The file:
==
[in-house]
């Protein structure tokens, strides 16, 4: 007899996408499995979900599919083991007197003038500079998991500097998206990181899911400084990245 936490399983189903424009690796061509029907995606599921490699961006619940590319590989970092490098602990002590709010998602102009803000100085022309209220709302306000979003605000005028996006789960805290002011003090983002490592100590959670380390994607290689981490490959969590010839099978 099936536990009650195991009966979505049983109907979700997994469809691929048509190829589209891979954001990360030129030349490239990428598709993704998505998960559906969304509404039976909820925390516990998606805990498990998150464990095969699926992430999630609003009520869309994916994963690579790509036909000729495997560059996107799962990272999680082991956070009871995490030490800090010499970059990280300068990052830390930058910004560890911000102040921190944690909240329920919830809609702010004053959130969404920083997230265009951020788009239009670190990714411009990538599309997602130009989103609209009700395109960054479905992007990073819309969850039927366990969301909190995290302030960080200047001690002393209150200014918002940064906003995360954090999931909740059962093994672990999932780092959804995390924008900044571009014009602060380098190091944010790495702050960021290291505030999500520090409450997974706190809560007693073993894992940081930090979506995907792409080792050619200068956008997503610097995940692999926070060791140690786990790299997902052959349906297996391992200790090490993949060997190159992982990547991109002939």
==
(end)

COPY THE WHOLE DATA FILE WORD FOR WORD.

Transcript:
[in-house]
């Protein structure tokens, strides 16, 4: 007899996408499995979900599919083991007197003038500079998991500097998206990181899911400084990245 936490399983189903424009690796061509029907995606599921490699961006619940590319590989970092490098602990002590709010998602102009803000100085022309209220709302306000979003605000005028996006789960805290002011003090983002490592100590959670380390994607290689981490490959969590010839099978 099936536990009650195991009966979505049983109907979700997994469809691929048509190829589209891979954001990360030129030349490239990428598709993704998505998960559906969304509404039976909820925390516990998606805990498990998150464990095969699926992430999630609003009520869309994916994963690579790509036909000729495997560059996107799962990272999680082991956070009871995490030490800090010499970059990280300068990052830390930058910004560890911000102040921190944690909240329920919830809609702010004053959130969404920083997230265009951020788009239009670190990714411009990538599309997602130009989103609209009700395109960054479905992007990073819309969850039927366990969301909190995290302030960080200047001690002393209150200014918002940064906003995360954090999931909740059962093994672990999932780092959804995390924008900044571009014009602060380098190091944010790495702050960021290291505030999500520090409450997974706190809560007693073993894992940081930090979506995907792409080792050619200068956008997503610097995940692999926070060791140690786990790299997902052959349906297996391992200790090490993949060997190159992982990547991109002939």